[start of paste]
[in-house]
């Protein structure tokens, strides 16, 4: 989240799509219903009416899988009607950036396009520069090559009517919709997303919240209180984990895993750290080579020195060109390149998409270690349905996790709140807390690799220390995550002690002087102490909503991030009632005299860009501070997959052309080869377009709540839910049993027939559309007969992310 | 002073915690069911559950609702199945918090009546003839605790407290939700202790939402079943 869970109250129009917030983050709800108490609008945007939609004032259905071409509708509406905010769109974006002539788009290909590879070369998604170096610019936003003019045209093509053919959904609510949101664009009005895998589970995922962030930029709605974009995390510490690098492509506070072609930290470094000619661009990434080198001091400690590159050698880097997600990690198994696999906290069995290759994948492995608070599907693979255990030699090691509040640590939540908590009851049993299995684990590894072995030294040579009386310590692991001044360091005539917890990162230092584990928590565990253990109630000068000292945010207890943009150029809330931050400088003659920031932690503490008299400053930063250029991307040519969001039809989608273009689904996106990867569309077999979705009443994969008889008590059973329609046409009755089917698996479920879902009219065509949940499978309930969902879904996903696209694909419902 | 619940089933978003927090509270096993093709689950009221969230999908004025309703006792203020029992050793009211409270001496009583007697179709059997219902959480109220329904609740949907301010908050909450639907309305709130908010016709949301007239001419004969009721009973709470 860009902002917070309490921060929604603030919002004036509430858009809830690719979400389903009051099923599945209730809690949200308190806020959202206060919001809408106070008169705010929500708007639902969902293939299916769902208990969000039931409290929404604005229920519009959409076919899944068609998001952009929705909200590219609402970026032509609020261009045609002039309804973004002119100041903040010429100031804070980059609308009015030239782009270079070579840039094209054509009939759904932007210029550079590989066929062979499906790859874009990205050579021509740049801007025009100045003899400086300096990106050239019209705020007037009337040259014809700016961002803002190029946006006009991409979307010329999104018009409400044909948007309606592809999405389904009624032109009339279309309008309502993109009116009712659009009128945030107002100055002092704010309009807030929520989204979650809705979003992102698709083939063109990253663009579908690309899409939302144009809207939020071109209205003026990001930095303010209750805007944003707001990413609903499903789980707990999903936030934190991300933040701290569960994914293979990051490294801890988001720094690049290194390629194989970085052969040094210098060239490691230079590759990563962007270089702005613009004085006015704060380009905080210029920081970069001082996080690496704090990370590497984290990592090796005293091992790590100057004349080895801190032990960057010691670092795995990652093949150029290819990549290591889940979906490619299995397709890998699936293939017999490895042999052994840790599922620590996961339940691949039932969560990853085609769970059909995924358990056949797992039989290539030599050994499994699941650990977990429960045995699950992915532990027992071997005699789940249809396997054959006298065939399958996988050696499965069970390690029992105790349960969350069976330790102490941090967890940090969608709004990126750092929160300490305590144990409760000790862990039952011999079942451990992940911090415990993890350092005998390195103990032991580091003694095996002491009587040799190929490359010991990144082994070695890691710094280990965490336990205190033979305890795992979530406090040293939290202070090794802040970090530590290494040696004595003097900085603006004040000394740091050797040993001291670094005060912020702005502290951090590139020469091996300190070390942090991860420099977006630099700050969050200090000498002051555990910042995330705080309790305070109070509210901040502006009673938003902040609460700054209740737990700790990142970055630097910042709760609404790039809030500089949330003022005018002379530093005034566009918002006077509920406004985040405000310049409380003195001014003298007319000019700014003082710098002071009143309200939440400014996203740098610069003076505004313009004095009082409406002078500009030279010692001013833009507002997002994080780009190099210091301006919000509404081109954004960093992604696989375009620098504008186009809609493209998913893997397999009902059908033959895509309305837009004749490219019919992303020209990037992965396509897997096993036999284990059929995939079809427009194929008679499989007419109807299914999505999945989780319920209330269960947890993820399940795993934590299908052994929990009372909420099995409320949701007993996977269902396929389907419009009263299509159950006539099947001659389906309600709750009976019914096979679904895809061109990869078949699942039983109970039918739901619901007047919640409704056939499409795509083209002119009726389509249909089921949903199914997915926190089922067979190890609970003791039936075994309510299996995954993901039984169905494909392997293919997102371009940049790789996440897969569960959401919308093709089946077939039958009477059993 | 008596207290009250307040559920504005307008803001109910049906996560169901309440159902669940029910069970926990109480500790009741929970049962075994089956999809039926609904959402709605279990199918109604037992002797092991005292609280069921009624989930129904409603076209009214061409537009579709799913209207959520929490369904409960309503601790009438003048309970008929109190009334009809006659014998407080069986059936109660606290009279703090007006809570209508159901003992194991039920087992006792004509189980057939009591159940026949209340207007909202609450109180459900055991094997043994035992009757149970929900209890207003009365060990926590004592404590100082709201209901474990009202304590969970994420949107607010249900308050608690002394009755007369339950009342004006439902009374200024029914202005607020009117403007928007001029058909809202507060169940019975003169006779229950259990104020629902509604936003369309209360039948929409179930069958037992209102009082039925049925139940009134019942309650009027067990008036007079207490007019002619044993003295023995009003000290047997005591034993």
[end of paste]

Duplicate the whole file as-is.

[in-house]
């Protein structure tokens, strides 16, 4: 989240799509219903009416899988009607950036396009520069090559009517919709997303919240209180984990895993750290080579020195060109390149998409270690349905996790709140807390690799220390995550002690002087102490909503991030009632005299860009501070997959052309080869377009709540839910049993027939559309007969992310 | 002073915690069911559950609702199945918090009546003839605790407290939700202790939402079943 869970109250129009917030983050709800108490609008945007939609004032259905071409509708509406905010769109974006002539788009290909590879070369998604170096610019936003003019045209093509053919959904609510949101664009009005895998589970995922962030930029709605974009995390510490690098492509506070072609930290470094000619661009990434080198001091400690590159050698880097997600990690198994696999906290069995290759994948492995608070599907693979255990030699090691509040640590939540908590009851049993299995684990590894072995030294040579009386310590692991001044360091005539917890990162230092584990928590565990253990109630000068000292945010207890943009150029809330931050400088003659920031932690503490008299400053930063250029991307040519969001039809989608273009689904996106990867569309077999979705009443994969008889008590059973329609046409009755089917698996479920879902009219065509949940499978309930969902879904996903696209694909419902 | 619940089933978003927090509270096993093709689950009221969230999908004025309703006792203020029992050793009211409270001496009583007697179709059997219902959480109220329904609740949907301010908050909450639907309305709130908010016709949301007239001419004969009721009973709470 860009902002917070309490921060929604603030919002004036509430858009809830690719979400389903009051099923599945209730809690949200308190806020959202206060919001809408106070008169705010929500708007639902969902293939299916769902208990969000039931409290929404604005229920519009959409076919899944068609998001952009929705909200590219609402970026032509609020261009045609002039309804973004002119100041903040010429100031804070980059609308009015030239782009270079070579840039094209054509009939759904932007210029550079590989066929062979499906790859874009990205050579021509740049801007025009100045003899400086300096990106050239019209705020007037009337040259014809700016961002803002190029946006006009991409979307010329999104018009409400044909948007309606592809999405389904009624032109009339279309309008309502993109009116009712659009009128945030107002100055002092704010309009807030929520989204979650809705979003992102698709083939063109990253663009579908690309899409939302144009809207939020071109209205003026990001930095303010209750805007944003707001990413609903499903789980707990999903936030934190991300933040701290569960994914293979990051490294801890988001720094690049290194390629194989970085052969040094210098060239490691230079590759990563962007270089702005613009004085006015704060380009905080210029920081970069001082996080690496704090990370590497984290990592090796005293091992790590100057004349080895801190032990960057010691670092795995990652093949150029290819990549290591889940979906490619299995397709890998699936293939017999490895042999052994840790599922620590996961339940691949039932969560990853085609769970059909995924358990056949797992039989290539030599050994499994699941650990977990429960045995699950992915532990027992071997005699789940249809396997054959006298065939399958996988050696499965069970390690029992105790349960969350069976330790102490941090967890940090969608709004990126750092929160300490305590144990409760000790862990039952011999079942451990992940911090415990993890350092005998390195103990032991580091003694095996002491009587040799190929490359010991990144082994070695890691710094280990965490336990205190033979305890795992979530406090040293939290202070090794802040970090530590290494040696004595003097900085603006004040000394740091050797040993001291670094005060912020702005502290951090590139020469091996300190070390942090991860420099977006630099700050969050200090000498002051555990910042995330705080309790305070109070509210901040502006009673938003902040609460700054209740737990700790990142970055630097910042709760609404790039809030500089949330003022005018002379530093005034566009918002006077509920406004985040405000310049409380003195001014003298007319000019700014003082710098002071009143309200939440400014996203740098610069003076505004313009004095009082409406002078500009030279010692001013833009507002997002994080780009190099210091301006919000509404081109954004960093992604696989375009620098504008186009809609493209998913893997397999009902059908033959895509309305837009004749490219019919992303020209990037992965396509897997096993036999284990059929995939079809427009194929008679499989007419109807299914999505999945989780319920209330269960947890993820399940795993934590299908052994929990009372909420099995409320949701007993996977269902396929389907419009009263299509159950006539099947001659389906309600709750009976019914096979679904895809061109990869078949699942039983109970039918739901619901007047919640409704056939499409795509083209002119009726389509249909089921949903199914997915926190089922067979190890609970003791039936075994309510299996995954993901039984169905494909392997293919997102371009940049790789996440897969569960959401919308093709089946077939039958009477059993 | 008596207290009250307040559920504005307008803001109910049906996560169901309440159902669940029910069970926990109480500790009741929970049962075994089956999809039926609904959402709605279990199918109604037992002797092991005292609280069921009624989930129904409603076209009214061409537009579709799913209207959520929490369904409960309503601790009438003048309970008929109190009334009809006659014998407080069986059936109660606290009279703090007006809570209508159901003992194991039920087992006792004509189980057939009591159940026949209340207007909202609450109180459900055991094997043994035992009757149970929900209890207003009365060990926590004592404590100082709201209901474990009202304590969970994420949107607010249900308050608690002394009755007369339950009342004006439902009374200024029914202005607020009117403007928007001029058909809202507060169940019975003169006779229950259990104020629902509604936003369309209360039948929409179930069958037992209102009082039925049925139940009134019942309650009027067990008036007079207490007019002619044993003295023995009003000290047997005591034993």